By this time in 2016, the event planning industry is expected to have grown to over 60,000 jobs. That is a lot of people, planning a lot of events. If you’re an Event Coordinator for a non-profit, your organization relies on events to raise funds and keep the organization functioning. How do you attract people to your event and get them to support your cause? Maybe you’re an event planner for a corporation that hosts an annual event. How do you get people to keep coming back to your event each year? These are just some of the questions that were explored at the West Michigan’s Public Relations Society of America (WMPRSA) “What’s so special about your event?” luncheon.
The panelists for this event were Nicole Cook; Marketing & Events Coordinator at the Humane Society of West Michigan (HSWM), Alicia Caldecott; Principal at A Day In May Event Planning and Design, Kim Rangel; Event Sales & Services Manager at Experience Grand Rapids, and Keri Kujala; Manager of Special Events & Donor Relations at Saint Mary’s Foundation– Mercy Health Saint Mary’s.
Tip One: Focus on logistics, not aesthetics. Alisha Caldecott says to make logistics your primary concern. No one will be talking about how great the place settings look when his or her stomach is growling because you can’t get the food out on time. Make sure you completely understand the flow of your event and event space.
Tip Two: Think outside of the box. Nicole Cook has to make the Humane Society of West Michigan’s 5k walk stand out from the dozens of 5ks hosted by other animal shelters. How? They host their event a night and make it a glow walk. A catchy name like “Bark in the Dark” is always helpful too.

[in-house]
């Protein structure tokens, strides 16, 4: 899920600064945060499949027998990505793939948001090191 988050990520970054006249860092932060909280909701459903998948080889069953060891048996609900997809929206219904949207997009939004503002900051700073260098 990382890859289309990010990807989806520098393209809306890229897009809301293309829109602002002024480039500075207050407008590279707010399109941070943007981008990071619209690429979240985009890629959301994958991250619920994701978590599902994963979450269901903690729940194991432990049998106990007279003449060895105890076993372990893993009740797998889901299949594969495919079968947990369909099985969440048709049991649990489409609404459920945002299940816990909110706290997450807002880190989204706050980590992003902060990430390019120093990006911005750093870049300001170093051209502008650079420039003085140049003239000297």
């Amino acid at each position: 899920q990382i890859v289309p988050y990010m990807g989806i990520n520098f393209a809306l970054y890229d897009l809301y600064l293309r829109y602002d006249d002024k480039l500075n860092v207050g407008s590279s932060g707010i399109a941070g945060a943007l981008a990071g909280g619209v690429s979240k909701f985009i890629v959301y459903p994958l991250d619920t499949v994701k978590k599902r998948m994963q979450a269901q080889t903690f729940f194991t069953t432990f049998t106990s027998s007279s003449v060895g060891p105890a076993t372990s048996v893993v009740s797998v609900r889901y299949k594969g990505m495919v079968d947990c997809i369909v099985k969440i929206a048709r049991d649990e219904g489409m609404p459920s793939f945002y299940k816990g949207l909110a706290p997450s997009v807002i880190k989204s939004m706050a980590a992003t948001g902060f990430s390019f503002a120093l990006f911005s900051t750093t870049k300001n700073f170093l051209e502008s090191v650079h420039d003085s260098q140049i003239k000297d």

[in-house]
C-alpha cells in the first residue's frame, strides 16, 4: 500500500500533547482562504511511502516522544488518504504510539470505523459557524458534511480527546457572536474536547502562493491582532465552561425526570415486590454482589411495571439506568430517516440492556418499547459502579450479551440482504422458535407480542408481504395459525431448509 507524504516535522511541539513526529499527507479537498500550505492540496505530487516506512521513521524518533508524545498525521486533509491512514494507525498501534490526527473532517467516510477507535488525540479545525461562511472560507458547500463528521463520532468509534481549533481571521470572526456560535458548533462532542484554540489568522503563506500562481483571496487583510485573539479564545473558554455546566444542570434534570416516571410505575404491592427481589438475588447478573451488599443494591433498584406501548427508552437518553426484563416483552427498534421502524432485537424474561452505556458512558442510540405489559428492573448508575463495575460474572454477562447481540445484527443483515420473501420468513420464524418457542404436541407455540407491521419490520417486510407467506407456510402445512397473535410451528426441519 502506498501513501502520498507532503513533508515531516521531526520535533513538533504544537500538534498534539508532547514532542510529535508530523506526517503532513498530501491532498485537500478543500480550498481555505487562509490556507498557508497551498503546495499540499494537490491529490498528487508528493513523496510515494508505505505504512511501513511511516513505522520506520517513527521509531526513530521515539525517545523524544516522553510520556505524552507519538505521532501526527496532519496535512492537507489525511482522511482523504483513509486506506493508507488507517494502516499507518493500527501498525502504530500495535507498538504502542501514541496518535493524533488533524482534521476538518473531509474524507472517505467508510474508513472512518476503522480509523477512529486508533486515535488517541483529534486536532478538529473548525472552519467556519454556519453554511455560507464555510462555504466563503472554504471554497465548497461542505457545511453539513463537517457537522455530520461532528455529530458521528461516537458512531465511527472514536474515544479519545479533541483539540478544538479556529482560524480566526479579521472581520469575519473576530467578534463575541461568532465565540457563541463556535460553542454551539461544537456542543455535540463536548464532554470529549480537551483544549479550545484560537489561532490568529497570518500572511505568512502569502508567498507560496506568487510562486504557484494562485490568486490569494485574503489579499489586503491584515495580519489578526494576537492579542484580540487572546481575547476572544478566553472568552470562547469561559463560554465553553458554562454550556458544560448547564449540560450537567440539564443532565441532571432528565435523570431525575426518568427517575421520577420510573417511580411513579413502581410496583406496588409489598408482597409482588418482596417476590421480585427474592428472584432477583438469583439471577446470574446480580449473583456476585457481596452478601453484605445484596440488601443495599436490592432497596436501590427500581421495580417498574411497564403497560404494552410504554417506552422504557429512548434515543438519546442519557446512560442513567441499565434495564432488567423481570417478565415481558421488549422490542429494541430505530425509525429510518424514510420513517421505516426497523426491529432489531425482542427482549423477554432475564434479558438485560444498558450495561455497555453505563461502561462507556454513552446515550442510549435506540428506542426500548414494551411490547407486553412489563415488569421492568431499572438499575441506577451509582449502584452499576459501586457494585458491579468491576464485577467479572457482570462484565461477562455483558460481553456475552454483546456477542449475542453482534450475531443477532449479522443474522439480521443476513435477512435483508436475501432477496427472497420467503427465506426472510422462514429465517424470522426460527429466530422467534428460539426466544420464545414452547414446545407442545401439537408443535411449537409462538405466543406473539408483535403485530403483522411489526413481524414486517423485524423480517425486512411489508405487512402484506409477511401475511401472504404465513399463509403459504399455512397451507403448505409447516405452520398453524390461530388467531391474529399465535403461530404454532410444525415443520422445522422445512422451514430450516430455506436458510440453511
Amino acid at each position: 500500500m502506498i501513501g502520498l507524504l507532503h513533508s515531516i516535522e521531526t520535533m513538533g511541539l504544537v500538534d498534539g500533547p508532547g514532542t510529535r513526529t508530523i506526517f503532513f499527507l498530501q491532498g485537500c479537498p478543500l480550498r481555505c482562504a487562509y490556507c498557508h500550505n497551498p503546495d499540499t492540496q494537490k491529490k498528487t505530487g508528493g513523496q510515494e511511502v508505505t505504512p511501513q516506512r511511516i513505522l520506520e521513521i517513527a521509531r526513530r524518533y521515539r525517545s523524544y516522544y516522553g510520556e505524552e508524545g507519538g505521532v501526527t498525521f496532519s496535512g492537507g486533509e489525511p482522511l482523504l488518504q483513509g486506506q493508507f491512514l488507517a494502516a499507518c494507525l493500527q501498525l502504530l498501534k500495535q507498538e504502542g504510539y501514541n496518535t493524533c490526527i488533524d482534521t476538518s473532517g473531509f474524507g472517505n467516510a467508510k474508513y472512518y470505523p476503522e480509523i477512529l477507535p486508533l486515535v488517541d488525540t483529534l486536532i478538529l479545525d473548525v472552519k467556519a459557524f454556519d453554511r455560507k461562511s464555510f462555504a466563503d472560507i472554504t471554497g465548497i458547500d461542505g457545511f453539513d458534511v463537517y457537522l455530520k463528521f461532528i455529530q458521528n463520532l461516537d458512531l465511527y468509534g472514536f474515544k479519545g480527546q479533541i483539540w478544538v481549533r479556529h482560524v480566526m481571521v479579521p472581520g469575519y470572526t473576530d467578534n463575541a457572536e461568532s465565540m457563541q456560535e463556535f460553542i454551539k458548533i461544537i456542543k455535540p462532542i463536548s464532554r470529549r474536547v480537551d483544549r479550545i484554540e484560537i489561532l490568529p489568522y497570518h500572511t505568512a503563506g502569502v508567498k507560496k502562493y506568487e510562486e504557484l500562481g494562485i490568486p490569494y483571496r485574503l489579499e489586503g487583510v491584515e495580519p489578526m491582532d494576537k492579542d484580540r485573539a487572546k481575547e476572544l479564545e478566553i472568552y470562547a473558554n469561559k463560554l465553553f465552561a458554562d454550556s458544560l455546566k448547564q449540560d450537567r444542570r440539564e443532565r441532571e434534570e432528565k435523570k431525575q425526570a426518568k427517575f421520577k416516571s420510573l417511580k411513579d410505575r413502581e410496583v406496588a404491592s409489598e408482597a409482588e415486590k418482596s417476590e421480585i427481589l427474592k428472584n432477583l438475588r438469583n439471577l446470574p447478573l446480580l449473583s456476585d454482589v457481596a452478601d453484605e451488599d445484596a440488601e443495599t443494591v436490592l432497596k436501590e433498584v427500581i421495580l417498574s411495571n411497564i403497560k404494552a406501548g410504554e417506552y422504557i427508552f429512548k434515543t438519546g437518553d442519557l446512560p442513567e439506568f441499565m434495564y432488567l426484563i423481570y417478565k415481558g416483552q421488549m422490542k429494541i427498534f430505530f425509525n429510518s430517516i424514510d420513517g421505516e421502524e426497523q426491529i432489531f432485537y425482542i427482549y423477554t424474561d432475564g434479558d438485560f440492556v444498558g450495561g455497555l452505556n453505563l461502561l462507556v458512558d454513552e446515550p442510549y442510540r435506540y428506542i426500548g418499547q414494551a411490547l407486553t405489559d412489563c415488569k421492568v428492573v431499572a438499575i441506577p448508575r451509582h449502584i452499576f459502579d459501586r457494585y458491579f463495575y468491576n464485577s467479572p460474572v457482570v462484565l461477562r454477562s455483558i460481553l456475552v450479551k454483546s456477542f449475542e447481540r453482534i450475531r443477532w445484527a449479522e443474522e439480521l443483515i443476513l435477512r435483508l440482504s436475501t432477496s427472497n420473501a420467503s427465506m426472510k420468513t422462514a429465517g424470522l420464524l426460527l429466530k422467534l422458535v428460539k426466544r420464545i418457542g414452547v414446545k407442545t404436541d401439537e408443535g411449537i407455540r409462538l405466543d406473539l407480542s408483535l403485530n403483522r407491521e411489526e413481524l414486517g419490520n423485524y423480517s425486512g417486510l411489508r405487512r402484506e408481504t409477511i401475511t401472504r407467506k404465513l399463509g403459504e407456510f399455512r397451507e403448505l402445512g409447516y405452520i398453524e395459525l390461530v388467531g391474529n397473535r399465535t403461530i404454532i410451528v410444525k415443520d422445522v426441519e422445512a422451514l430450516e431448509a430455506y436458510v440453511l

Tip Three: Create Relationships. Kari Kujala stresses the importance of creating relationships with vendors. This is especially important if you have a tight budget. If a company offers to sponsor your event, make sure you are returning the favor when possible.
Tip Four: Location, location, location. Make sure your event is in a location that is appealing to your target audience. Nicole Cook said that when the HSWM is looking at locations, convenience for attendees is always a factor — even if it is more expensive. Spending more money on a location will always boomerang back at the organization with more attendees and hopefully, more money raised in the long run.
Tip Five: Always give your client (or boss in some cases) realistic expectations. This is a tip that all four of the panelists touched on. You don’t want anyone to be disappointed with the end result. Kim Rangel says to find out the one thing your client expecting and make it happen. Compromise on other things if necessary, but make that one thing happen. And of course, always be honest and respectful.
Take it from the pros and utilize these tips to make your event stand out!